Not Holy Wednesday, in case you were guessing.  Spy Wednesday is today in the Great Week.  Egeria provides the answer why.  Following the same worship schedule like the past two days, Bishop Cyril, after the evening worship and blessing in the Church of the Holy Sepulcher’s main nave or sanctuary, which Egeria called the Martyrium, led the assembly with singing a short way underneath the Rotunda to the tomb of Jesus.  There, again by candlelight, he read from the portion of Matthew’s Gospel narrating Judas negotiating the price and logistics of betraying Jesus to the Jewish authorities before Passover.  See Matthew 26:3-16, and yes, again I will read this tonight at 9 PM by candlelight here at the rectory.  I love seeing Cyril’s creative liturgical signature through Egeria’s narrative.  He is placing the assembly at the very locations Jesus visited during his tumultuous final few days in Jerusalem.  Brilliant!

While the day’s nickname comes from Judas of course; Egeria records the poignant reaction of the assembly to the gospel narrative thus: The people groan and lament at this reading in a way that would make you weep to hear them.  But for me, the real action lies in juxtaposing Judas with the unnamed (at least in the Matthean account, as in John’s Gospel she is Mary the sister of Martha and Lazarus) woman who models the most shocking, provocative and sensuous act of unrestrained love in the gospels absent the Nativity and Crucifixion.  She shatters a sealed ampulla of oil at Jesus feet, soaking them, and then bathes and wipes his feet with her long hair.  Uh do we get a PG-13 rating here?!  Amazing this story made it past the prudish and patriarchal scriptural editors much less the “coal to diamond” Victorian crowd!  Anybody hit you up with that moment lately, any part of which would get me swiftly defrocked today if attempted?!

So, to review, Matthew, Cyril and Egeria provide us with a beautiful reflection, not disconnected from yesterday’s deep dive, concerning who is really faithful and who may appear faithful but instead is spiritually traitorous.  Judas, a model disciple entrusted with the group funds, sells out Jesus and his fellow disciples for roughly $3,000.00, about the price to purchase a 1st century slave.  Judas is universally reviled as history’s famous traitor, hanging himself when overcome with guilt over his monstrous act.  Unnamed woman, or Mary of Bethany, is estimated to have poured oil valued over $54,000.00 on Jesus’ feet.  For this completely gobsmacking act of love, Jesus pays her a compliment found nowhere else in the New Testament: Everywhere the Good News is proclaimed, she will be forever remembered.  Your choice?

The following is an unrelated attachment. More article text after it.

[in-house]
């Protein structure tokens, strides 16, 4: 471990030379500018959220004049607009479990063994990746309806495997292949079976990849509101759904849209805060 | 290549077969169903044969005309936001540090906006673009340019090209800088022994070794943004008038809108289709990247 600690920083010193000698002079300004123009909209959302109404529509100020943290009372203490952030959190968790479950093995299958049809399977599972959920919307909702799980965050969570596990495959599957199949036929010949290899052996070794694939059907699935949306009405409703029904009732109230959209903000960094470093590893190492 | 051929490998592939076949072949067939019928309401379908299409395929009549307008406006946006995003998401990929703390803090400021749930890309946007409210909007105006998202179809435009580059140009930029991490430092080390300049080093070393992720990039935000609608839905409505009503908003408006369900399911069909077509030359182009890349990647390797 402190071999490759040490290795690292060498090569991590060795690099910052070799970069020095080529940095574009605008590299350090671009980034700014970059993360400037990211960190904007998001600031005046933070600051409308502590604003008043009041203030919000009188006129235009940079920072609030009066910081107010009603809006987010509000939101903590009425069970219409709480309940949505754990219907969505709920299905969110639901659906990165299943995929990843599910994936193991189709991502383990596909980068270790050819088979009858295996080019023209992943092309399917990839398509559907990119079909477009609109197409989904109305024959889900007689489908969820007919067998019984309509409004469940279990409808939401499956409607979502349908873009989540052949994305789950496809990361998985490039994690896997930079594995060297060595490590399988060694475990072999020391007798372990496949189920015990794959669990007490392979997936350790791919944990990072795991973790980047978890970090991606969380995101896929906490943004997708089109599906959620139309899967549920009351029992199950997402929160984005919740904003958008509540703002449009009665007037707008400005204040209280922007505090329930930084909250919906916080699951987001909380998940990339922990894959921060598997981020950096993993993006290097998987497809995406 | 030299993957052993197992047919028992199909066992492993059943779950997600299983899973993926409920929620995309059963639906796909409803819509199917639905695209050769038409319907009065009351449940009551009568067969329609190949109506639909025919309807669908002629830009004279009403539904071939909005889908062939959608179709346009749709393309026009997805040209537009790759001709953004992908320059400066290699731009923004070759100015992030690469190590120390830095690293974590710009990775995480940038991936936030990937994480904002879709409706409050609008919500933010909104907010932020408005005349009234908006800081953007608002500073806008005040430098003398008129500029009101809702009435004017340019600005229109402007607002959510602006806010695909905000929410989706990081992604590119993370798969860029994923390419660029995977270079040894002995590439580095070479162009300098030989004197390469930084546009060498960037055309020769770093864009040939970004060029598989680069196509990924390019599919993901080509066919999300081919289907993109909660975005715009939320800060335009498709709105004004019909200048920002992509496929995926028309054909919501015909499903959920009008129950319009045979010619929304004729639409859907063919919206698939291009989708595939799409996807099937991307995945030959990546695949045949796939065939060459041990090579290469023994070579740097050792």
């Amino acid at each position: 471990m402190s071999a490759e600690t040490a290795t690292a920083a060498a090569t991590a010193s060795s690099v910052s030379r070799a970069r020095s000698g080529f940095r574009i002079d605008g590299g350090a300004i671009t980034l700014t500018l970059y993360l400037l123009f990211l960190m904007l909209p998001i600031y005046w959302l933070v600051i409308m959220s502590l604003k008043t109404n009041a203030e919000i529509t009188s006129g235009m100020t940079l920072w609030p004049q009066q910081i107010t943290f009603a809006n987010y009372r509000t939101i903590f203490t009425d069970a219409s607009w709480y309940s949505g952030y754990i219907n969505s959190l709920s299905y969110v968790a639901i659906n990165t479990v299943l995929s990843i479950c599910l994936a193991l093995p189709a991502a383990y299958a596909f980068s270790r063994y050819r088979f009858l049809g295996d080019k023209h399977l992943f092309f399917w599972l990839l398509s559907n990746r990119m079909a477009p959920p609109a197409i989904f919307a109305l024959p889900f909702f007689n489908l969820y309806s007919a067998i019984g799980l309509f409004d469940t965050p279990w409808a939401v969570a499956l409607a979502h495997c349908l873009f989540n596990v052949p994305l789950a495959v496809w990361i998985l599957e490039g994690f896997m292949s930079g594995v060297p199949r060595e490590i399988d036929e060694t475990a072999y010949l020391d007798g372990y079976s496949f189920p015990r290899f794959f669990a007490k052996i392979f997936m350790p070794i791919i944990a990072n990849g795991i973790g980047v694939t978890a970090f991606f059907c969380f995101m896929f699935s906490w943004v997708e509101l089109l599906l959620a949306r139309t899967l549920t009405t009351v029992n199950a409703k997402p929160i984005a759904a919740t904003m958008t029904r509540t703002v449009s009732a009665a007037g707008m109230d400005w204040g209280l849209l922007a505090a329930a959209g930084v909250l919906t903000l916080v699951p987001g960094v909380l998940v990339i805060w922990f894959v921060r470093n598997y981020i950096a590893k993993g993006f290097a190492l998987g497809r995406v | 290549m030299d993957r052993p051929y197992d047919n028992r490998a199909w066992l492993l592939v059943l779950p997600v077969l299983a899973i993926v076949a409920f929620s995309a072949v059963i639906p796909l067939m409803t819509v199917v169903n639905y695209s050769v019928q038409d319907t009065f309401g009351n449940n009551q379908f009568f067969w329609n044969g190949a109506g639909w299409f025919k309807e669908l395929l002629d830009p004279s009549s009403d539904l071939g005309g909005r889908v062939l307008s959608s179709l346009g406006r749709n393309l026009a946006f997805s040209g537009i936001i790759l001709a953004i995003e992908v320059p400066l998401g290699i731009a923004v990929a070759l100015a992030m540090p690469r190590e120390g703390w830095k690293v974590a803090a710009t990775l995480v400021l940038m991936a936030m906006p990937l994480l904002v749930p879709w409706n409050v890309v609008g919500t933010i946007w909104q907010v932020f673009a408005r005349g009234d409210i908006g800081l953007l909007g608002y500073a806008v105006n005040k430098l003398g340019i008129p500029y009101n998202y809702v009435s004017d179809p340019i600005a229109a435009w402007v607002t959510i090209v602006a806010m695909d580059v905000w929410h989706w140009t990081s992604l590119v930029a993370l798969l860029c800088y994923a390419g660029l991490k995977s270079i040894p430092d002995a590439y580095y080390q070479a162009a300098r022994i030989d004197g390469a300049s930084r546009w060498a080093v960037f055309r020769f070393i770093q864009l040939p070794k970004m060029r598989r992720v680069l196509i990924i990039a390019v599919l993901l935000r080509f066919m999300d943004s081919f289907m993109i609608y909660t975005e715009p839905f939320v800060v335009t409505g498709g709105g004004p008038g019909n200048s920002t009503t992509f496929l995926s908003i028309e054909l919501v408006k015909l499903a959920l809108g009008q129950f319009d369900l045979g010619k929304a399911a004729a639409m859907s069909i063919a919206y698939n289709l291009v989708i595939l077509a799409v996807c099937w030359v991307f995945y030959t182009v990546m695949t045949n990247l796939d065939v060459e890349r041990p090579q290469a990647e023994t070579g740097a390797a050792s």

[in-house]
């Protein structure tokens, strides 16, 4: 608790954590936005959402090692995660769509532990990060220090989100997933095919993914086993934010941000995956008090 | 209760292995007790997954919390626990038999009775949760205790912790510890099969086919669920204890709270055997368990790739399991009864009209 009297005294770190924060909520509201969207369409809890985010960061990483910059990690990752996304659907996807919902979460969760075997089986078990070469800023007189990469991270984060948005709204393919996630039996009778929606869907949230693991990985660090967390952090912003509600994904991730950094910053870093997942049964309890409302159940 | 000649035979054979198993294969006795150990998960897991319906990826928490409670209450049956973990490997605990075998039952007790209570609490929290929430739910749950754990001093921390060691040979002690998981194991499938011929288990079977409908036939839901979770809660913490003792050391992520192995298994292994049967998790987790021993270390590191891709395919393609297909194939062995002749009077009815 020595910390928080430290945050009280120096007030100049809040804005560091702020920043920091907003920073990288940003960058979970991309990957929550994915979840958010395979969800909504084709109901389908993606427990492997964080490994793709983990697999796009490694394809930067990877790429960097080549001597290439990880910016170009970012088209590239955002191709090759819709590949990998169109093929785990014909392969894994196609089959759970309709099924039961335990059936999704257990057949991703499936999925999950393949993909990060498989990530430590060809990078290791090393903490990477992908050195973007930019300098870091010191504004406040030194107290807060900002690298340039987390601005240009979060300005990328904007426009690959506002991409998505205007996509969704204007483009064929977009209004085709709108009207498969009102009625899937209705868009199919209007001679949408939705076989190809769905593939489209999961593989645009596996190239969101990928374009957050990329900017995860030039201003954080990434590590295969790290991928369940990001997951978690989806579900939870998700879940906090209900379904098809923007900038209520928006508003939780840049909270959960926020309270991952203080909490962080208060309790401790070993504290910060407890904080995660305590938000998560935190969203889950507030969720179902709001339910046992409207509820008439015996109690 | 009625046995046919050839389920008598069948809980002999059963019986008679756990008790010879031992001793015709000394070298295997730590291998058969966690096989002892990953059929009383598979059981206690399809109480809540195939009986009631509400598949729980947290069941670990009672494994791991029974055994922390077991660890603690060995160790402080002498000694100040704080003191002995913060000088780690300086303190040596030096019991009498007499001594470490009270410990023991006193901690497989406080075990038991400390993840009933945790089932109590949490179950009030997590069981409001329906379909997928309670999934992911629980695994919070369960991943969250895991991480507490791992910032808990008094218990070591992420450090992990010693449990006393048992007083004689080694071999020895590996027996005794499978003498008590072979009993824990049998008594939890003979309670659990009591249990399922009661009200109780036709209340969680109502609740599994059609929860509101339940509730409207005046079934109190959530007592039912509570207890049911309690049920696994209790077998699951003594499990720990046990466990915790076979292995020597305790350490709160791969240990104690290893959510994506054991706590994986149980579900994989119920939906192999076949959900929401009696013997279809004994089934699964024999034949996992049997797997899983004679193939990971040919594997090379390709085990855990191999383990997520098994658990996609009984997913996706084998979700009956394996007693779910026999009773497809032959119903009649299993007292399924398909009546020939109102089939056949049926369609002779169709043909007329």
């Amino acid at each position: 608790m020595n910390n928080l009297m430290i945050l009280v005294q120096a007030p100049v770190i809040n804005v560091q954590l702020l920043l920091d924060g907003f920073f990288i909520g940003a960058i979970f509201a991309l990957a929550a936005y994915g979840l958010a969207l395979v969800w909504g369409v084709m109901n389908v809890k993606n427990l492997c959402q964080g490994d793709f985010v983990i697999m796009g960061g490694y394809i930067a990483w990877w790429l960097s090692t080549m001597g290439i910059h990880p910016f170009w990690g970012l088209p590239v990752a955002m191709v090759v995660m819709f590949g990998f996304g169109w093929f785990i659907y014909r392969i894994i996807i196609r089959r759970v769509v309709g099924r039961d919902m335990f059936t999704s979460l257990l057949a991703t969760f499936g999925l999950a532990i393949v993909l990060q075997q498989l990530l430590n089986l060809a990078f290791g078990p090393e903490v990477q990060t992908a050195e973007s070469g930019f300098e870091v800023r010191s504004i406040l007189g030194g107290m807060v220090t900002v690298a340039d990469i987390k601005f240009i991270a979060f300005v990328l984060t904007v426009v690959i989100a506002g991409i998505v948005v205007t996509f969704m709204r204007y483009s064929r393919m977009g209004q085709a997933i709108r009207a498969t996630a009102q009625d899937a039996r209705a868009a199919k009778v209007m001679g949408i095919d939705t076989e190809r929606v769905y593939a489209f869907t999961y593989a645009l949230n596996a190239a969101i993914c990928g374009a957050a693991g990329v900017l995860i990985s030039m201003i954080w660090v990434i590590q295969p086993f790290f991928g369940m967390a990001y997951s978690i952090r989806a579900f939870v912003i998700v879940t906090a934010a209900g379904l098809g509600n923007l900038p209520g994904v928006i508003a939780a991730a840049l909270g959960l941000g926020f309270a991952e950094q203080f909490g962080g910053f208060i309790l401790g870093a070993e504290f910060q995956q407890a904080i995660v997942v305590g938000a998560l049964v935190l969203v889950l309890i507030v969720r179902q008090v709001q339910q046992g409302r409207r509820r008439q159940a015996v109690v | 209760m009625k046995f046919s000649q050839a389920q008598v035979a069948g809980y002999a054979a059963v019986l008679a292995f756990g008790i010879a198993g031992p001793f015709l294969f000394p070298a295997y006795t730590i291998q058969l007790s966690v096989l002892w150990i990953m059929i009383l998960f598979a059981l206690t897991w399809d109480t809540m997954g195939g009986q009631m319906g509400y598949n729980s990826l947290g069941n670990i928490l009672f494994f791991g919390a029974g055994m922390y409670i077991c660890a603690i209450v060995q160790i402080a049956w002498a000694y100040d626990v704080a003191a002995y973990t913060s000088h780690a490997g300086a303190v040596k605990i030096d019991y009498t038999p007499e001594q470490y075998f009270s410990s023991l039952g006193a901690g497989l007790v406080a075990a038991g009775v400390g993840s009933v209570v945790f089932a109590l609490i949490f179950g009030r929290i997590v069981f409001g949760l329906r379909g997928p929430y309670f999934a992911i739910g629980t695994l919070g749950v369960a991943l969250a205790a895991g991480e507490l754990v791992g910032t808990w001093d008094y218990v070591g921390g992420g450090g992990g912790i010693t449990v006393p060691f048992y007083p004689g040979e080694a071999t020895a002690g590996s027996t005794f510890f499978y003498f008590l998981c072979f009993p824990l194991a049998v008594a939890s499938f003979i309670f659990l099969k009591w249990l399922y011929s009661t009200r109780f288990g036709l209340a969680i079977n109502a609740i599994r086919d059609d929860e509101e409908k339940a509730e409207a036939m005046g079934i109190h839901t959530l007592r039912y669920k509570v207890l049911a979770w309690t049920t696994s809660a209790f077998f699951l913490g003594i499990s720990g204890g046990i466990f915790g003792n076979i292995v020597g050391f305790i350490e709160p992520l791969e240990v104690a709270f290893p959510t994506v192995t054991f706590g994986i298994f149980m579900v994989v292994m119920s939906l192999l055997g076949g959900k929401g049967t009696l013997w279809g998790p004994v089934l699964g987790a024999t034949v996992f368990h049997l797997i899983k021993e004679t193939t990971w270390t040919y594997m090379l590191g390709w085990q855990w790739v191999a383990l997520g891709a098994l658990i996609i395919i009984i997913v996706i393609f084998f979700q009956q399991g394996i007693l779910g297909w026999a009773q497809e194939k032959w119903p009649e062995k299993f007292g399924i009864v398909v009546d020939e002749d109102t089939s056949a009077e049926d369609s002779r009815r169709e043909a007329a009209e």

1. Join me tonight reading this Matthean passage.  Let’s remember Ignatius of Loyola’s preferred bible study method of placing ourselves in the story, which for these passages is a fantastic way to engage the text!  Concentrate upon Jesus, and Judas, and Mary.  What do you smell, see and hear?
  2. Can we identify the Judas within ourselves, the self which professes great loyalty to Jesus and then sells out our faith for peanuts before feeling tremendous guilt?  Can we identify the Mary within ourselves, the self which lavishes unrestrained affection upon Jesus and those we love?
  3. How does this day, this passage, this reflection, prepare us for the interior of the Great Week which is nearly upon us?!